The church of St Cwyfan used to be part of the mainland; however, over the centuries erosion has left it aloof of the land.
Thus two little bays have been formed: Porth China and Porth Cwyfan.
There's been a church on this site since the 7th Century; the original being made of wattle and daub.
The church you see today only goes back to the 12th and 13th Centuries. On Anglesey, that's a newcomer.
Stand here in a storm and appreciate the religious dedication of those locals who would cross to the Island on wild winter nights.
Anglesey today was beautiful if not gusty and St Cwyfan’s Church in the sea off Aberffraw was as good a place to be as anywhere else on Anglesey.
Sad to report that there was just of hint of Autumn in the air, though Summer is clinging on and it looks like it going to be a gloriously sunny August Bank Holiday.
I got into a conversation with one of the tens of thousands of visitors to the Island, a guy called Bob, a builder from Nuneaton. “And yes, they do call me ‘Bob the Builder’. I should have trademarked the name.”
The tide was out, as it is twice every 26 hours and St Cwyfan’s was approachable across the beach and what remains of the boulder-strewn causeway.
Bob told me that he and his wife were Christians and that she had gone ahead to attend the service in the church. I understand that although the services are sparse they are regular. I wondered how many people would be in attendance.
Maybe the novelty would bring aged locals and visitors like Bob’s wife.
To my delight, the church was full and I could hear the sound of the Hymn, "For those in Peril on the Sea' (William Whiting) issue forth.
Eternal Father, strong to save
Whose arm hath bound the restless wave.
Who bidd'st the mighty ocean deep
Its own appointed limits keep
Oh hear us when we cry to thee
For those in peril on the sea.
It was comforting and reassuring experience.
I stood overlooking the reef and had a lovely, broad and intelligent conversation with Bob. It was a pleasure to pass that brief fifteen minutes with him.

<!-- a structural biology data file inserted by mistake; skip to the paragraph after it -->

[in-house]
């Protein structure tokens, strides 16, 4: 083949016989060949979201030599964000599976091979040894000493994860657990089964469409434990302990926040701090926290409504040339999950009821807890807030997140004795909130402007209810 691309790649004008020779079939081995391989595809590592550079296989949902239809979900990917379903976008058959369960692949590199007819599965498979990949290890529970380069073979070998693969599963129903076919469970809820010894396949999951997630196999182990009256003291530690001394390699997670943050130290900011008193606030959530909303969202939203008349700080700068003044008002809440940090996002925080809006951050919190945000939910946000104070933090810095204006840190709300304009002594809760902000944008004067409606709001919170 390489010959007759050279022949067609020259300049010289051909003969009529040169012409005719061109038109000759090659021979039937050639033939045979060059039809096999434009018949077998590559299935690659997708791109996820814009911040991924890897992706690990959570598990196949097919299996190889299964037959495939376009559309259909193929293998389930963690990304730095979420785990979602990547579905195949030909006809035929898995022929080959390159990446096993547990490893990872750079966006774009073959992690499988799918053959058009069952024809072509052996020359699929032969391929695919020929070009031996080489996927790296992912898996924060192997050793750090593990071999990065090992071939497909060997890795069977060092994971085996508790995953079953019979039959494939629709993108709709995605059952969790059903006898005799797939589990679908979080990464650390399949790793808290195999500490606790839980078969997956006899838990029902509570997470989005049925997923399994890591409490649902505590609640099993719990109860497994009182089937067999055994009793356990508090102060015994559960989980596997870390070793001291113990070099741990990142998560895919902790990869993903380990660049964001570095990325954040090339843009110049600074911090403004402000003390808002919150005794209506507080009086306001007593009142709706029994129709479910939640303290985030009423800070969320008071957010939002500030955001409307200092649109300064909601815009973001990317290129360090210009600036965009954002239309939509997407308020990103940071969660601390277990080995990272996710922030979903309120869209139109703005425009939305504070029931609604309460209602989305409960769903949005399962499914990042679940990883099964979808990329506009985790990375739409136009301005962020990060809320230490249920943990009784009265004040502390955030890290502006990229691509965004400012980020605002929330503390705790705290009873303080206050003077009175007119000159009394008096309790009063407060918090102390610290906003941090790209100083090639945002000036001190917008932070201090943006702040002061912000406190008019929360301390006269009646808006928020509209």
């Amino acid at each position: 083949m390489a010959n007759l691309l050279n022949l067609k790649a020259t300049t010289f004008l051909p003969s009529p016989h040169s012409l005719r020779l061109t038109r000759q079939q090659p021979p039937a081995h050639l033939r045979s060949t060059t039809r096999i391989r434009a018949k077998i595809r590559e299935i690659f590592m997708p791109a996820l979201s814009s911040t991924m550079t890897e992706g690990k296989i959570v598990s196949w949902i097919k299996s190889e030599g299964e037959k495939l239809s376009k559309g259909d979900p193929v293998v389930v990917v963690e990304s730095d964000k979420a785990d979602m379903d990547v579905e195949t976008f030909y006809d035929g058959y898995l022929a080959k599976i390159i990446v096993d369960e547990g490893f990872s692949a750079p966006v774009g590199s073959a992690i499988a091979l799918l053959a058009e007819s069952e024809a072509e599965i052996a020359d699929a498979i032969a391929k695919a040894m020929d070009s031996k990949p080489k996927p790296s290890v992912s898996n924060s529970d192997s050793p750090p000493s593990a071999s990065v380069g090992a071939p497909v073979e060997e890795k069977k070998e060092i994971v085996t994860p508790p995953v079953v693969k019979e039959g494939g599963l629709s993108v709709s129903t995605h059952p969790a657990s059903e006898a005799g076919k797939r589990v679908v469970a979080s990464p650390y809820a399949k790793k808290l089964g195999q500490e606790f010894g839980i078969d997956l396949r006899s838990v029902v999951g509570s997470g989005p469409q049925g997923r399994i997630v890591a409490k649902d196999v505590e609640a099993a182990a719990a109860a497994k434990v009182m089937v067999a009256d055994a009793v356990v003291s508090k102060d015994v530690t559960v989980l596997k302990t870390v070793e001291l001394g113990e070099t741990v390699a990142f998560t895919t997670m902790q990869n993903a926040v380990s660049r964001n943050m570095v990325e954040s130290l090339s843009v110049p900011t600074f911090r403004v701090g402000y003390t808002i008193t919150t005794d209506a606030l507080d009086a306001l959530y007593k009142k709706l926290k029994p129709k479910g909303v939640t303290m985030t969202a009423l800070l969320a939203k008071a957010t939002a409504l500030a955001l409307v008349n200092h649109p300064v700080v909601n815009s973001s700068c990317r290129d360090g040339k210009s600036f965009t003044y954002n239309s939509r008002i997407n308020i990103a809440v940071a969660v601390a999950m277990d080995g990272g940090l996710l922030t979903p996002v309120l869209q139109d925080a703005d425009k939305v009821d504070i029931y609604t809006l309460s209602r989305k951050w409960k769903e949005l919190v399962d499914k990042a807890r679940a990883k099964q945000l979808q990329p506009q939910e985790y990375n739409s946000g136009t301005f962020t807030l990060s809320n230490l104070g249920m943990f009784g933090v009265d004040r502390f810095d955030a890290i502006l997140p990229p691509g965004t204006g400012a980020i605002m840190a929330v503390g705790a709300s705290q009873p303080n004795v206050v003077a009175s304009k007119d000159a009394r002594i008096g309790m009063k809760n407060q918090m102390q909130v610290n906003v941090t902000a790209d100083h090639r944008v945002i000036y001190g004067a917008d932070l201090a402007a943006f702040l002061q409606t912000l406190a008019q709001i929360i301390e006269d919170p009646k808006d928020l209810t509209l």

St Cwyfan's Outdoor Service
Thankfully for the local community in the Aberffraw area, it’s been a very long time since the walk across a causeway to the Church in the Sea was necessary.
St Beuno came to their rescue when his own particular brand of climate conscious Christianity to the village.
The church of St Beuno was built in the village in 1872 and it is the church for the Aberffraw parish.
However, it is the Church of St Cwyfan that’s interests me here. Located on the small islet called Cribinau there has probably been a church here since the 7th Century.
Inspired, if not built, by the man himself.
Mind you it must have been some mad romantic who would ever have thought of placing a church on Cribiniau to face the vicious Winter south westerlies that smack Anglesey to this day. Nonetheless, here it is.
Yet, in a religio-historical reality, I imagine that many of the superstitious individuals lived an abject and pointless existence on Anglesey in those days.
Life was hard and anyone who was enigmatic and smart enough to address those sensibilities could convert them to any religion. The Christian religion fell on Anglesey with a fair zeal and vengeance between the 4th and 7th Centuries.
A good afterlife was probably better that the brutal and callous one they lived between dawn and dusk. They’d not heard of a Welsh speaking Russell Grant in those days.
If assisting in the construction of a church would offer some form of reward postponed, then I believe that volunteers would be aplenty.
The original church would have been of a simple wattle and daub construction and must have required constant maintenance. The church as you see it today is a physically truncated reflection of a structure probably in existence about AD 1250.